I don't know who Laura Vanderkam is, but she apparently wrote something called Grindhopping: Build a Rewarding Career without Paying Your Dues and now today she is here on the Huffington Post extolling the virtues of an $883 rice cooker, and leave it to me to make the obvious point, "Leave it to someone who hasn't paid any motherfucking DUES to want an $883 motherfucking RICE COOKER!!" but I as I read the following paragraph I found myself positively aching for a certain unforgivably overpriced kitchen luxury of my own.
Like many modern women, I rarely have to cook. So kitchen time becomes a choice, a matter of self-expression rather than drudgery. Which makes all the gadgets fun. That may not have been the first thing our feminist foremothers were fighting for, but it's a more important victory than most of us realize.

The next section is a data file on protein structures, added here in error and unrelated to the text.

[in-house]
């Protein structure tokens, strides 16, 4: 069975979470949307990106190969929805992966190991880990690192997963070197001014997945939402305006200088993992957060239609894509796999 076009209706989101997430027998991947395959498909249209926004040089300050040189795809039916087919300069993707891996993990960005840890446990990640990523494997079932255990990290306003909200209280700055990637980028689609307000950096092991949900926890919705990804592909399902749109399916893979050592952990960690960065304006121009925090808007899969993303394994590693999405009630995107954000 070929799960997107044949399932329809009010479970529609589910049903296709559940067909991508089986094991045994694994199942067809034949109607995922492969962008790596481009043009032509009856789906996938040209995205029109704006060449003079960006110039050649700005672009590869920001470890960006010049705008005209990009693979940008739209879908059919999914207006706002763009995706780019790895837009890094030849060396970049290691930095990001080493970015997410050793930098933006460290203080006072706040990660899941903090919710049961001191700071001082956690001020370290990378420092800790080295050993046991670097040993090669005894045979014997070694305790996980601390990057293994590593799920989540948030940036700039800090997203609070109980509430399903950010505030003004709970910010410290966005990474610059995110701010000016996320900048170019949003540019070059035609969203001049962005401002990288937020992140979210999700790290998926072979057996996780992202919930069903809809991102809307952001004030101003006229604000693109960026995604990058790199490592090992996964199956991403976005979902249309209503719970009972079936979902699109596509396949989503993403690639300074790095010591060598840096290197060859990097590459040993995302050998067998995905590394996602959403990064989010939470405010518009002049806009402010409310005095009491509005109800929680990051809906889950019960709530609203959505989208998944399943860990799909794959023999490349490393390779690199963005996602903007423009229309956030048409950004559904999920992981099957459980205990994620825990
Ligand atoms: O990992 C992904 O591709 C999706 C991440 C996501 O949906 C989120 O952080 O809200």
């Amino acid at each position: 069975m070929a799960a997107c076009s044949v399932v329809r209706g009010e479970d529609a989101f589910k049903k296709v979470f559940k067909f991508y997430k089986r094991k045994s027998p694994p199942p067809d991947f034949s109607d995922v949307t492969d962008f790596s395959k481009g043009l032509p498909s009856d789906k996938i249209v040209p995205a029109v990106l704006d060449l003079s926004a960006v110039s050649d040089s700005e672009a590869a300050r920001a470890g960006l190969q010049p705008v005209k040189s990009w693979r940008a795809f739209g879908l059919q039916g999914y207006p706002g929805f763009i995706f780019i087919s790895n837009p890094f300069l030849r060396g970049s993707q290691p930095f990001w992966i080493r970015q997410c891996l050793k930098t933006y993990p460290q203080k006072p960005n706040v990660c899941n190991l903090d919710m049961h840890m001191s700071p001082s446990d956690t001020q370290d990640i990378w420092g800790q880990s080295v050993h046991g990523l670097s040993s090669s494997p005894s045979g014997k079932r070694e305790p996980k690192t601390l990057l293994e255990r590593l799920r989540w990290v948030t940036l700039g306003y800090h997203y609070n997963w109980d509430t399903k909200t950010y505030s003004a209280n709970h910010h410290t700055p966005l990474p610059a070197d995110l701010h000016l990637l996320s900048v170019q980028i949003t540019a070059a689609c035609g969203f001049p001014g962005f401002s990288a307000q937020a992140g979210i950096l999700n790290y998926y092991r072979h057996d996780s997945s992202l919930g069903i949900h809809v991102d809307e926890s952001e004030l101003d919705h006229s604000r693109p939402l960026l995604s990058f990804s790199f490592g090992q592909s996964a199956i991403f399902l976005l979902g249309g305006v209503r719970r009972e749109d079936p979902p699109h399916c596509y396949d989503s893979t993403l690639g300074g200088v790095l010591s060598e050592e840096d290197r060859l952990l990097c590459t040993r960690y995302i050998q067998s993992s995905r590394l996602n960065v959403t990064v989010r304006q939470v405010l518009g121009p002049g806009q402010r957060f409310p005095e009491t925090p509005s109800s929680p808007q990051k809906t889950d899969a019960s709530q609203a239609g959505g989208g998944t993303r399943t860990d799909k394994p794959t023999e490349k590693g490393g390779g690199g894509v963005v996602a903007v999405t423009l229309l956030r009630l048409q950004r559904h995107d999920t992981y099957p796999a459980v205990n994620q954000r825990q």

Dude, and I say this in reckless disregard of the Spirit Of Christmas(TM) but sweetie-pie, to think it is legitimate to call a grossly-overpriced consumer product a "vehicle for self-expression" actually pretty much a defeat. (Also, $886 to cook rice?)
Anyway, I love rice as much as anyone. And I love kitchens. I even sort of like cooking, and occasionally I even like buying things. But when it comes to "expression," words and art and gestures and time put in — like say, the number of labor hours it might cost to pay off an $886 rice cooker — carry a lot more meaning, and a potentially much bigger victory, than some mass-produced appliance, even one that comes from Japan.
So yeah, don't buy into this "self-expression" crap and take it easy and don't just throw your money at useless shit like I inevitably will this weekend.
Finding Joy In An $883 Rice Cooker [Huffington Post]